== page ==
UPDATED with comments from Herman Cain in Iowa City
IOWA CITY — Former Utah Gov. Jon Huntsman is being roundly criticized in Iowa for his decision to skip the Iowa precinct caucuses because he wants to end subsidies for ethanol, a $1.6 billion industry in Iowa.
The criticism wasn’t for his policy position, which ethanol industry leaders noted is in line with proposals co-sponsored by Iowa congressmen, but because it’s the wrong campaign strategy.
Bob Vander Plaats of The Family Leader went so far as to say skipping the Iowa precinct caucus campaign disqualifies Huntsman as a credible presidential candidate.
“If you’re going to run for president, you need to engage the process, engage the debate, lift the level of the debate,” Vander Plaats said before introducing Herman Cain, who was participating in the Family Leader’s Presidential Lecture Series.
If that’s Huntsman’s excuse for bypassing Iowa, he is “in need of a lesson in Iowa politics,” added Secretary of State Matt Schultz, a Council Bluffs Republican.
Iowa is a bellwether state where GOP caucus-goers “care about our families, our faith and our freedom,” Schultz said in a statement June 6.
“We are not single-issue voters. We just want to know how presidential candidates are going to make our country better,” Shultz said. “Hopefully Mr. Huntsman will change his mind and come to Iowa and explain how he plans on fixing the problems facing our country.”
Over the weekend, Huntsman ended speculation about whether he would compete in Iowa, which hosts the first-in-the-nation caucuses. He said he won’t because he doesn’t believe in “subsidies that prop up corn, soybeans and ethanol.”
As excuses go, Schultz said, Huntsman’s “seems to have as much credibility as ‘the dog ate my homework.’”
At first, Vander Plaats said, he thought Huntsman decided to skip Iowa because he disagreed with the core values of social conservatives, including The Family Leader, who have a large impact on the outcome of the precinct caucuses.
“I don’t think you’re running to be president of 49 states. You’re running for president of 50 states,” Vander Plaats said. “Just because you happen to disagree with some people of Iowa I don’t think that’s any reason to bypass the state of Iowa.”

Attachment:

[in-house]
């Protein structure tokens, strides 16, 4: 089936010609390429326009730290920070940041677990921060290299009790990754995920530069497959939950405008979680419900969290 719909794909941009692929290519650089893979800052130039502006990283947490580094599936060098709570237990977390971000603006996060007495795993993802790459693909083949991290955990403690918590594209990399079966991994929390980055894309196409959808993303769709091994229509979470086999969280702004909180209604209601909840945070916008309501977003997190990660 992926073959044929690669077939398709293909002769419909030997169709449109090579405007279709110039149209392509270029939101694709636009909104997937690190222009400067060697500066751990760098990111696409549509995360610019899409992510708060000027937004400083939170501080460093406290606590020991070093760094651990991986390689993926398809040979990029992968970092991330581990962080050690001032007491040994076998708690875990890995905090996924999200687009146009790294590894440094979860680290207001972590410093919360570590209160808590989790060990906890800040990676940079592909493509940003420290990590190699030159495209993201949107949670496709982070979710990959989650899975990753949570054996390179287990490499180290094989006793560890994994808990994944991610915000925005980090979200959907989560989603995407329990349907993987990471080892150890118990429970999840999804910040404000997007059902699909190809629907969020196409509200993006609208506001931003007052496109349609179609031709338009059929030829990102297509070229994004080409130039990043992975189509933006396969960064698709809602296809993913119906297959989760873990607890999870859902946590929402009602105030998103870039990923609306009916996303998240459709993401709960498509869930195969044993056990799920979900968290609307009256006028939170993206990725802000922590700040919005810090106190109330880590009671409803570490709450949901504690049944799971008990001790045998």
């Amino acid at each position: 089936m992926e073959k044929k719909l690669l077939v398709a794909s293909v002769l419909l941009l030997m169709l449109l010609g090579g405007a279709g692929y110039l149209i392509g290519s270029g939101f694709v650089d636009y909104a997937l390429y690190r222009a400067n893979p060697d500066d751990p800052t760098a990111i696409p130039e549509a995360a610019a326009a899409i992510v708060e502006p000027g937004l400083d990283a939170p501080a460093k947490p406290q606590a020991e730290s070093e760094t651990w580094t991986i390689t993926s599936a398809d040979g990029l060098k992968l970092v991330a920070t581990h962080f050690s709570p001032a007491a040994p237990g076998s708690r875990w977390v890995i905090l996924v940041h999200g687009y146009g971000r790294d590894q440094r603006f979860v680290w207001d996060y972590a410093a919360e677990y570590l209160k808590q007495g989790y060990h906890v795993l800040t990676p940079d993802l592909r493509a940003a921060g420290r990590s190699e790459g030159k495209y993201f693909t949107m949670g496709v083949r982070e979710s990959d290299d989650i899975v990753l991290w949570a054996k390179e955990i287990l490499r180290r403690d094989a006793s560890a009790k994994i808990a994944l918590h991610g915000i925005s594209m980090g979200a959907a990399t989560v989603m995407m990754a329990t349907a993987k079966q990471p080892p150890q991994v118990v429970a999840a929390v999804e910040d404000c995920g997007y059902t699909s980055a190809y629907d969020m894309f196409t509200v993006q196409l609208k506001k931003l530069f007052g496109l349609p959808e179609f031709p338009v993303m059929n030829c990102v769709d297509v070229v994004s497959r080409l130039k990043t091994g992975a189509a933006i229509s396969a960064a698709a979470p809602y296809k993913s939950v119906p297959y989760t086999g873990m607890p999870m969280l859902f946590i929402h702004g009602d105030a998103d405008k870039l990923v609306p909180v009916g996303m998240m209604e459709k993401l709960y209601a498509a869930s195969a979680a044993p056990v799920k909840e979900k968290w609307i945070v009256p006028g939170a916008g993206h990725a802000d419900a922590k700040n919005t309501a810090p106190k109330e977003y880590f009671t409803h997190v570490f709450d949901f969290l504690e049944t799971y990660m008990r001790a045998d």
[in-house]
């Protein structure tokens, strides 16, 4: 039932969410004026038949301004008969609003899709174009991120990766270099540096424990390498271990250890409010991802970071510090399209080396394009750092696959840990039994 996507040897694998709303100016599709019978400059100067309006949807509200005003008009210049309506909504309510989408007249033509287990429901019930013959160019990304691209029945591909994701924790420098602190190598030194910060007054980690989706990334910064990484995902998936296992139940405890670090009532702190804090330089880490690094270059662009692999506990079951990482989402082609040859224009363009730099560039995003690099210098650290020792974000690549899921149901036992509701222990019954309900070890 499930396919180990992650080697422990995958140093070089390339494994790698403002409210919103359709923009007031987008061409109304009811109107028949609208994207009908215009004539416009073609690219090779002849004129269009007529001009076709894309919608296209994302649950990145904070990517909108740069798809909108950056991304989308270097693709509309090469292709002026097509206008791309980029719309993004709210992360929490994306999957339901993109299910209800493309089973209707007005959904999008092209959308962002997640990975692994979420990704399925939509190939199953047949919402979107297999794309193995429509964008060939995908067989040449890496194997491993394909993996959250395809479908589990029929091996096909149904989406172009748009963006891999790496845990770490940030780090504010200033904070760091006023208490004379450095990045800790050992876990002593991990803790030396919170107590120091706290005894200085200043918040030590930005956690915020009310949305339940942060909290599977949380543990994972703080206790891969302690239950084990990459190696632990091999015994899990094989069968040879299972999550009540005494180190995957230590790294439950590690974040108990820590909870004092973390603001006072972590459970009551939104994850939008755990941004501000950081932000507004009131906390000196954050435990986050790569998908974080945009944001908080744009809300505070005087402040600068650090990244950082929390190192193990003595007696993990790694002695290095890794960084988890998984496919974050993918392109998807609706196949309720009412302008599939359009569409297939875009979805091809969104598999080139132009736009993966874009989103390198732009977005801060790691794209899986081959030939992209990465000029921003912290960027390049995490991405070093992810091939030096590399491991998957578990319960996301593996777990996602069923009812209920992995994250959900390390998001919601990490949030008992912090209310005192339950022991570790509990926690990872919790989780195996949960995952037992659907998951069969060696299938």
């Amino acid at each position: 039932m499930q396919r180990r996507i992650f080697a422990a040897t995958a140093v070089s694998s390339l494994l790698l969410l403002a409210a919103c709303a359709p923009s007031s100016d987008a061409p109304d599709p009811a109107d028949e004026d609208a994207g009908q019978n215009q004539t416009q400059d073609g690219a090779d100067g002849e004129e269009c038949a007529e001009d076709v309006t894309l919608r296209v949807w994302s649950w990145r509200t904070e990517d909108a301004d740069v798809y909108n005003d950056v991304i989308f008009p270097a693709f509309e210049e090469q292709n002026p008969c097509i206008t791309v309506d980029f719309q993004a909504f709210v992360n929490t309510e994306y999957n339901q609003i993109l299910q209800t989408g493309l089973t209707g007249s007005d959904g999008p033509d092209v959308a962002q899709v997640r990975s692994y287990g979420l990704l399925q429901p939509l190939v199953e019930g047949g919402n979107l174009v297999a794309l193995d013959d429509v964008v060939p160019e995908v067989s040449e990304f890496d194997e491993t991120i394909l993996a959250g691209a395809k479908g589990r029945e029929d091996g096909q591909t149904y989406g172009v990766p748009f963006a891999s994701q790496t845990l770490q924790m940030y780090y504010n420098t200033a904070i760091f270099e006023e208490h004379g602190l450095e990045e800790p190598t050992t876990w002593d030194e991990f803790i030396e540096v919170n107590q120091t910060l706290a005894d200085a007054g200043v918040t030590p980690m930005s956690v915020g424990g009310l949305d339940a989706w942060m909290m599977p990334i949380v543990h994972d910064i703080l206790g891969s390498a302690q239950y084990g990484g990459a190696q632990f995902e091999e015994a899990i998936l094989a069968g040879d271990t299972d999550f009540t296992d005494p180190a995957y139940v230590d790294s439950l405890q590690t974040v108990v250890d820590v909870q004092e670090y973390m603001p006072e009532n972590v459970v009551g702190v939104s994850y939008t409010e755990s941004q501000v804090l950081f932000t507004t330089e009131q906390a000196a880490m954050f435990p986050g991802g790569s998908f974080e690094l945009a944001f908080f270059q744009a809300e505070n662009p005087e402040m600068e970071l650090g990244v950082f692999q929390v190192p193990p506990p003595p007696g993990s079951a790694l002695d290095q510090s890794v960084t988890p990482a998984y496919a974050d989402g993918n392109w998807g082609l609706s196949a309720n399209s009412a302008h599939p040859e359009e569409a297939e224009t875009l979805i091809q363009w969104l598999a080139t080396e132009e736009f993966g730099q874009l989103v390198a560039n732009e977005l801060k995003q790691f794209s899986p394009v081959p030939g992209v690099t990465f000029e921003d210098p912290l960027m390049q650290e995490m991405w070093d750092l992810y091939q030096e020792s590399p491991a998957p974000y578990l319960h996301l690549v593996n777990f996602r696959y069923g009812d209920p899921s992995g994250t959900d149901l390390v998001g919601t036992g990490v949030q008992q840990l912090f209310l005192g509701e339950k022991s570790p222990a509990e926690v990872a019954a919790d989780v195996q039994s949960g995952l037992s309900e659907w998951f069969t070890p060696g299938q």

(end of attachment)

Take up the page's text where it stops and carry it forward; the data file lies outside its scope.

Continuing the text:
Iowa Renewable Fuels Association Walt Wendland said that when it comes to ethanol a lot changed during the two-and-a-half years Huntsman was serving as ambassador to China.
“His perception of Iowa and current ethanol and energy policy is woefully out-of-date,” Wendland said. “Therefore, we want to invite Ambassador Huntsman to Iowa so he can learn how politics and policy actually work here.”
Iowans want a “sensible and fair energy policy,” he said, adding, “Any candidate who supports a level playing field with true market access can do just fine in Iowa.”
Any candidate who skips Iowa now is not likely to do well in Iowa later,” Wendland added.
Schultz pointed out that western Iowa Republican U.S. Rep. Steve King has opposed ethanol subsidies but has been re-elected by large margin.
So far in this campaign, 2012 GOP hopeful Tim Pawlenty, the former governor of Minnesota – another ethanol-producing state, has called for phasing out ethanol subsidies. That’s a position similar to legislation co-sponsored by Iowa U.S. Sens. Chuck Grassley and Sen. Tom Harkin, a Republican and Democrat, respectively.
Perhaps, Schultz said, Huntsman is staying away because he is afraid to explain his positions on other issues.”
“If Mr. Huntsman refuses to compete in a bellwether state like Iowa, he is not ready for the big dance,” Schultz concluded. “After all, our last two presidents won the Iowa caucus before they went to the White House.”
Schultz also questioned why Huntsman is distancing himself from his Mormon faith.
“Huntsman should know that Iowans elected me as their Secretary of State and my Mormon faith was never an issue,” he said.
Questioned on the appropriateness of using his official Secretary of State letterhead to issue a comment on Huntsman, a spokeswoman for Schultz said he was “speaking as the Secretary of State. He is fighting for the Iowa caucuses and wants to help preserve Iowa’s important first-in-the-nation status.”